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Treebeard's Stumper Answer
9 March 2001

Bicycle Tracks

We sure have had wild weather in Central California lately! We had 13+ inches of rain in one storm at my home in the mountains last week, enough to interfere with school and make us postpone our annual DMS Piece of Cake bike ride that should have been this weekend. Of course it's irresistible to ride through the mud after the heavy rains, and bikes leave such interesting tracks in the mud! Look at the pictures of my bike tracks below. Which track is my front wheel, and which is the rear? What direction was I riding? Hint: this is a geometry problem! Remember that the distance between my bike wheels is fixed, and only the front wheel can turn.

Here are my bike tracks in the mud at school. Which track is my
front wheel, and which is the rear? What direction was I riding?

Look close at the top photo, and you'll see that bike track 2 passes over track 1, so track 2 must be the rear wheel. Also the front wheel turns and the rear follows, so track 1 with the wider turns must be the front. The rear wheel always points toward the front wheel at the wheelbase distance ahead, but not vice-versa. So pick a few points along the rear wheel track and extend a bike-length tangent line in each direction to see which way consistently matches the front wheel's path. I must be riding from right to left. Knowing the secret, it's fun to play detective with real bike tracks!


Track 2 must be my rear wheel because the front wheel turns and the rear wheel follows, so track 1 with the wider (and more wobbly) turns must be in front. Another clue is that straight tangent lines drawn along track 1 (like line X) don't intersect track 2 at all. But the rear wheel on a bike must always point towards the front wheel at a fixed distance ahead, equal to the distance between my bike wheels. That also tells me that I'm going from right to left. Pick a few points along the rear wheel track 2, and extend the lines in each direction. It's clear that the lines going away from the right are all about the same length, but they are different lengths in the other direction. This would be more obvious if the photo were taken straight down. Remember that the background is farther away, and further distances look shorter. A-A', B-B', C-C', D-D' are all the same real length. In the other direction, they are all different. Therefore I'm going from right to left. It's geometry!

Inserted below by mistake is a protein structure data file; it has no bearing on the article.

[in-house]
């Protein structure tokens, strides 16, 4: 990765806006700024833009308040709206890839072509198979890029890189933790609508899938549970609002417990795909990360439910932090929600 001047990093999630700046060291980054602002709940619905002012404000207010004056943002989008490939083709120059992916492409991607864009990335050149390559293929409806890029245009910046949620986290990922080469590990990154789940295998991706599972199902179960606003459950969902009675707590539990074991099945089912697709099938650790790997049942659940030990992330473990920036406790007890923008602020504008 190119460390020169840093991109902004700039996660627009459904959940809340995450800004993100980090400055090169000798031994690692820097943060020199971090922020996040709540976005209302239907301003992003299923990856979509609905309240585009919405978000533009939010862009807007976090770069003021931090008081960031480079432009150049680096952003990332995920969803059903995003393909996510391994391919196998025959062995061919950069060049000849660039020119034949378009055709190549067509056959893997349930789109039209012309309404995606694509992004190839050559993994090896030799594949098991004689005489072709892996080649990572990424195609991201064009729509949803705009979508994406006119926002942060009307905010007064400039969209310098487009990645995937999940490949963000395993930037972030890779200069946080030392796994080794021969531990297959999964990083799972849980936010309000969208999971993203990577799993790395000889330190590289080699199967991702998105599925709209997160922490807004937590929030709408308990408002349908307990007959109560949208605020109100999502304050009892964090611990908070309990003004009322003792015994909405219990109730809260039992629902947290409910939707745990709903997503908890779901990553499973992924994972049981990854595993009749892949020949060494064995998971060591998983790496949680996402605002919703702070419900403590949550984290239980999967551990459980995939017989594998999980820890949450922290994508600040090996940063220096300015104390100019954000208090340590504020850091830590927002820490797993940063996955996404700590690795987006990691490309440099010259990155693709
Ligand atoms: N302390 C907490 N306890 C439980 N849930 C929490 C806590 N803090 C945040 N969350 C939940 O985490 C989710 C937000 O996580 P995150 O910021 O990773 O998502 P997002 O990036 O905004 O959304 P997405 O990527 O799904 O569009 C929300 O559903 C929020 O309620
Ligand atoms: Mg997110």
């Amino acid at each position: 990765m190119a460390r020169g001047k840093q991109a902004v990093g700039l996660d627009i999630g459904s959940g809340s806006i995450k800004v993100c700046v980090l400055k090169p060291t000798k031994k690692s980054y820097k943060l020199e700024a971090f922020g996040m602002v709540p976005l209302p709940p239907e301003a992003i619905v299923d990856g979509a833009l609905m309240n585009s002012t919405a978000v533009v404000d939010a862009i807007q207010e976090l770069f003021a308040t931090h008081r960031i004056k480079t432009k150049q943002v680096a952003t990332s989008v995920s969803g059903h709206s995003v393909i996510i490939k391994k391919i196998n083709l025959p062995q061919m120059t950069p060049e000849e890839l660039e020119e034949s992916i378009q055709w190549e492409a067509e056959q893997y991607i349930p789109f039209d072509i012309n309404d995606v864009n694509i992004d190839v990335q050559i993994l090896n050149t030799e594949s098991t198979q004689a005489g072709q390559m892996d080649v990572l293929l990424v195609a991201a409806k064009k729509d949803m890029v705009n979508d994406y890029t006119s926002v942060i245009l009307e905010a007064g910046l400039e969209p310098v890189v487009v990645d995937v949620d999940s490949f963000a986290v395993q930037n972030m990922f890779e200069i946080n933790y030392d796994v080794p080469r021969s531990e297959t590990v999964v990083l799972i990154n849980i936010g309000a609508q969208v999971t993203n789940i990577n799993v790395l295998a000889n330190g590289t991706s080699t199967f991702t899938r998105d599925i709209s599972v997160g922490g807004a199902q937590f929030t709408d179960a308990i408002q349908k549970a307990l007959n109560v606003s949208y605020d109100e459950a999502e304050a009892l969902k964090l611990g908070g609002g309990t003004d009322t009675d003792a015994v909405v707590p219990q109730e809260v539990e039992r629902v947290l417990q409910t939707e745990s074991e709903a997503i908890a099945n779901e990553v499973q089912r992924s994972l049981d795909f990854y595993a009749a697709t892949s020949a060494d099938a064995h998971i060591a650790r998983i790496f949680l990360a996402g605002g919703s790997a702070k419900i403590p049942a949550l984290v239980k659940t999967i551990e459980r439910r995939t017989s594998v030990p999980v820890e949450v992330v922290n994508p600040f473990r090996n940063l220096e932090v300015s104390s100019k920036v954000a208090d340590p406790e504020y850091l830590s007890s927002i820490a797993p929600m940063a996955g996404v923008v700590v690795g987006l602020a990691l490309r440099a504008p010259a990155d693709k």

Graybear's answer was so good that I stole some of his words for my answer:

Track 1 (blue) is from the front wheel and track 2 (red) is from the rear. This is easy since the rear wheel moderates the action of the front wheel. When going around a curve, the front wheel forms a larger circle, even on a four-wheeled vehicle like a car. You can also see in the foreground of the picture that track 2 crossed over track 1 and therefore was made later. The way to determine the direction is by knowing that the rear wheel is always aimed towards the front wheel (though the front wheel is not always aimed toward the rear wheel) and that the wheelbase is constant. If we estimate the wheelbase and, for several points along the rear wheel's path, we extend a wheelbase-length line segment in both directions to see which consistently connects to the front wheel's path. (I hope you follow what I'm trying to say.) This method would be easier if the photo was taken from directly above the tracks, but my guess is that the tracks start from the lower right.

Here's a couple more photos that help explain the answer:

We put my bike back on the tracks near the B-B' position. In the other direction, it doesn't fit. Note how the rear wheel points towards the front wheel along a tangent line at the wheelbase distance ahead. Imagine this tangent line for every point on the path and visualize it changing as my bike moves along. That's calculus!
This close shot of the crossing tracks shows that track 2 must be the rear wheel that follows track 1. But that's not enough to determine the direction! Many mountain bike wheels show their direction in the shape of the tread, but not mine. It does appear that track 2 is deeper than track 1, and the left side of both tracks is deeper than the right side. That's another hint.

I put this stumper to some of the kids at Dunn Middle School with no advance discussion to see what they think:

Track #1 (blue) is front wheel18correct
Track #2 (red) is front wheel16 
Bike is going right to left14correct
Bike is going left to right21 

I'm not surprised by the results. I asked the kids to write their reasons, and many admitted they were just guessing. I was surprised how many kids had never noticed the cool intersecting curves that bike wheels leave. *Sigh* It's interesting that the kids were evenly divided on which wheel was the front, which is compatible with guessing, but they were wrong by a 3:2 margin on which way the bike was going. What makes this so misleading? Here are a few comments from the kids, right and wrong: